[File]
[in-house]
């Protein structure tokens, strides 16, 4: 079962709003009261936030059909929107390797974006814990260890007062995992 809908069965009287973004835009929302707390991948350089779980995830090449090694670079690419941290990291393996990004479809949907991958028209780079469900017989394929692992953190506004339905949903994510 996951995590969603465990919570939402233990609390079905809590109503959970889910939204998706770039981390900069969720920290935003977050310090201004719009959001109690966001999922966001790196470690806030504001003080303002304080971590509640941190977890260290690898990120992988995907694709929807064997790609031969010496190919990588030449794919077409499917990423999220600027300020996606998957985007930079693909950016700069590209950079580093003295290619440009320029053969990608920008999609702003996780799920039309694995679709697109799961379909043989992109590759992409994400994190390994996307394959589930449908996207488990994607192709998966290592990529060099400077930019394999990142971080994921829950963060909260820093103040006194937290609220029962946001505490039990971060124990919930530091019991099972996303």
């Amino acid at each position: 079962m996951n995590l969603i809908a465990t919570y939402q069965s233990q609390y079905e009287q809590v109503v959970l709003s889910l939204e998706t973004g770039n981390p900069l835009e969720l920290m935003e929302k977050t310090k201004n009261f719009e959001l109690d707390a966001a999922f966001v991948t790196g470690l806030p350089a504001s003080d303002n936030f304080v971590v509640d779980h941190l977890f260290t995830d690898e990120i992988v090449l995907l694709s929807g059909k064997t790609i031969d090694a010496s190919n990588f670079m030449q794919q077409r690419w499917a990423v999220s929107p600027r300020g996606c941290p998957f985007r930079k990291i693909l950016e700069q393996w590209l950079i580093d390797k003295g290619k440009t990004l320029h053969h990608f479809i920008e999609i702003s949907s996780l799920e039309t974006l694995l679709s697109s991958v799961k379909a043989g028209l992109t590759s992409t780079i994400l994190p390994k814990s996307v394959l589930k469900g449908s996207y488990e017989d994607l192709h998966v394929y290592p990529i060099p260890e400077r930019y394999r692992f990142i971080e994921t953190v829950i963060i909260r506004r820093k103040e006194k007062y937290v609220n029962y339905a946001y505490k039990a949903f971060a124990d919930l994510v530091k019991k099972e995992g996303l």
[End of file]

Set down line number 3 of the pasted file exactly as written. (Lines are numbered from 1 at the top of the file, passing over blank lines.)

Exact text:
């Amino acid at each position: 079962m996951n995590l969603i809908a465990t919570y939402q069965s233990q609390y079905e009287q809590v109503v959970l709003s889910l939204e998706t973004g770039n981390p900069l835009e969720l920290m935003e929302k977050t310090k201004n009261f719009e959001l109690d707390a966001a999922f966001v991948t790196g470690l806030p350089a504001s003080d303002n936030f304080v971590v509640d779980h941190l977890f260290t995830d690898e990120i992988v090449l995907l694709s929807g059909k064997t790609i031969d090694a010496s190919n990588f670079m030449q794919q077409r690419w499917a990423v999220s929107p600027r300020g996606c941290p998957f985007r930079k990291i693909l950016e700069q393996w590209l950079i580093d390797k003295g290619k440009t990004l320029h053969h990608f479809i920008e999609i702003s949907s996780l799920e039309t974006l694995l679709s697109s991958v799961k379909a043989g028209l992109t590759s992409t780079i994400l994190p390994k814990s996307v394959l589930k469900g449908s996207y488990e017989d994607l192709h998966v394929y290592p990529i060099p260890e400077r930019y394999r692992f990142i971080e994921t953190v829950i963060i909260r506004r820093k103040e006194k007062y937290v609220n029962y339905a946001y505490k039990a949903f971060a124990d919930l994510v530091k019991k099972e995992g996303l």